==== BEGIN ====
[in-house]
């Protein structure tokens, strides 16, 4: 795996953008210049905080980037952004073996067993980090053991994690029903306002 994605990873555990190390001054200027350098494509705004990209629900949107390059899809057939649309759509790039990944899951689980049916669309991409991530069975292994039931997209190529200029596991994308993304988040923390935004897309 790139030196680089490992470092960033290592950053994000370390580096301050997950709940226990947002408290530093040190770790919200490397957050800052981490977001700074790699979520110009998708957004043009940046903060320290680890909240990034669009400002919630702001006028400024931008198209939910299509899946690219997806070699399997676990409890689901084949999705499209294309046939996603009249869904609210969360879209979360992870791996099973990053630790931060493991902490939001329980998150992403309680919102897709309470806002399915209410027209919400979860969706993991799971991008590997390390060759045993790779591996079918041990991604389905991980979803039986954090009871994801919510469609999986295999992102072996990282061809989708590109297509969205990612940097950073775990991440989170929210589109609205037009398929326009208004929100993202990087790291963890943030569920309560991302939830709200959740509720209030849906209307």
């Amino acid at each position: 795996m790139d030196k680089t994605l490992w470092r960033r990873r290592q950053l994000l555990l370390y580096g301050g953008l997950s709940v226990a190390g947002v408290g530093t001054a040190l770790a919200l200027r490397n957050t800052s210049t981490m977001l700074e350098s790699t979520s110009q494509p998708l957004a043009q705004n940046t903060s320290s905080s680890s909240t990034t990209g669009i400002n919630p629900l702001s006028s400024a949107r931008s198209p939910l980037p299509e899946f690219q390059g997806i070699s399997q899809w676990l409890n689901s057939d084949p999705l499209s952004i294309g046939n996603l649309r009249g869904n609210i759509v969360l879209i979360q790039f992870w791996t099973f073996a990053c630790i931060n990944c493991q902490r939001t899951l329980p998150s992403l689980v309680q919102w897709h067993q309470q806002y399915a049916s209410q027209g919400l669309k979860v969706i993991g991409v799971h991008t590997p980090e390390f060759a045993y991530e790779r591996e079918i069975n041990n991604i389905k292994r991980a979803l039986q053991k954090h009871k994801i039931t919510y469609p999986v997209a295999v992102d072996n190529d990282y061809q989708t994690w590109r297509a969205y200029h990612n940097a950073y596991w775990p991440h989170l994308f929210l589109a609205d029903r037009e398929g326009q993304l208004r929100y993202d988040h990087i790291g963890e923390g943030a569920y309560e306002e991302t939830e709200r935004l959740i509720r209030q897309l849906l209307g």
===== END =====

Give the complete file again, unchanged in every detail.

[in-house]
């Protein structure tokens, strides 16, 4: 795996953008210049905080980037952004073996067993980090053991994690029903306002 994605990873555990190390001054200027350098494509705004990209629900949107390059899809057939649309759509790039990944899951689980049916669309991409991530069975292994039931997209190529200029596991994308993304988040923390935004897309 790139030196680089490992470092960033290592950053994000370390580096301050997950709940226990947002408290530093040190770790919200490397957050800052981490977001700074790699979520110009998708957004043009940046903060320290680890909240990034669009400002919630702001006028400024931008198209939910299509899946690219997806070699399997676990409890689901084949999705499209294309046939996603009249869904609210969360879209979360992870791996099973990053630790931060493991902490939001329980998150992403309680919102897709309470806002399915209410027209919400979860969706993991799971991008590997390390060759045993790779591996079918041990991604389905991980979803039986954090009871994801919510469609999986295999992102072996990282061809989708590109297509969205990612940097950073775990991440989170929210589109609205037009398929326009208004929100993202990087790291963890943030569920309560991302939830709200959740509720209030849906209307």
């Amino acid at each position: 795996m790139d030196k680089t994605l490992w470092r960033r990873r290592q950053l994000l555990l370390y580096g301050g953008l997950s709940v226990a190390g947002v408290g530093t001054a040190l770790a919200l200027r490397n957050t800052s210049t981490m977001l700074e350098s790699t979520s110009q494509p998708l957004a043009q705004n940046t903060s320290s905080s680890s909240t990034t990209g669009i400002n919630p629900l702001s006028s400024a949107r931008s198209p939910l980037p299509e899946f690219q390059g997806i070699s399997q899809w676990l409890n689901s057939d084949p999705l499209s952004i294309g046939n996603l649309r009249g869904n609210i759509v969360l879209i979360q790039f992870w791996t099973f073996a990053c630790i931060n990944c493991q902490r939001t899951l329980p998150s992403l689980v309680q919102w897709h067993q309470q806002y399915a049916s209410q027209g919400l669309k979860v969706i993991g991409v799971h991008t590997p980090e390390f060759a045993y991530e790779r591996e079918i069975n041990n991604i389905k292994r991980a979803l039986q053991k954090h009871k994801i039931t919510y469609p999986v997209a295999v992102d072996n190529d990282y061809q989708t994690w590109r297509a969205y200029h990612n940097a950073y596991w775990p991440h989170l994308f929210l589109a609205d029903r037009e398929g326009q993304l208004r929100y993202d988040h990087i790291g963890e923390g943030a569920y309560e306002e991302t939830e709200r935004l959740i509720r209030q897309l849906l209307g």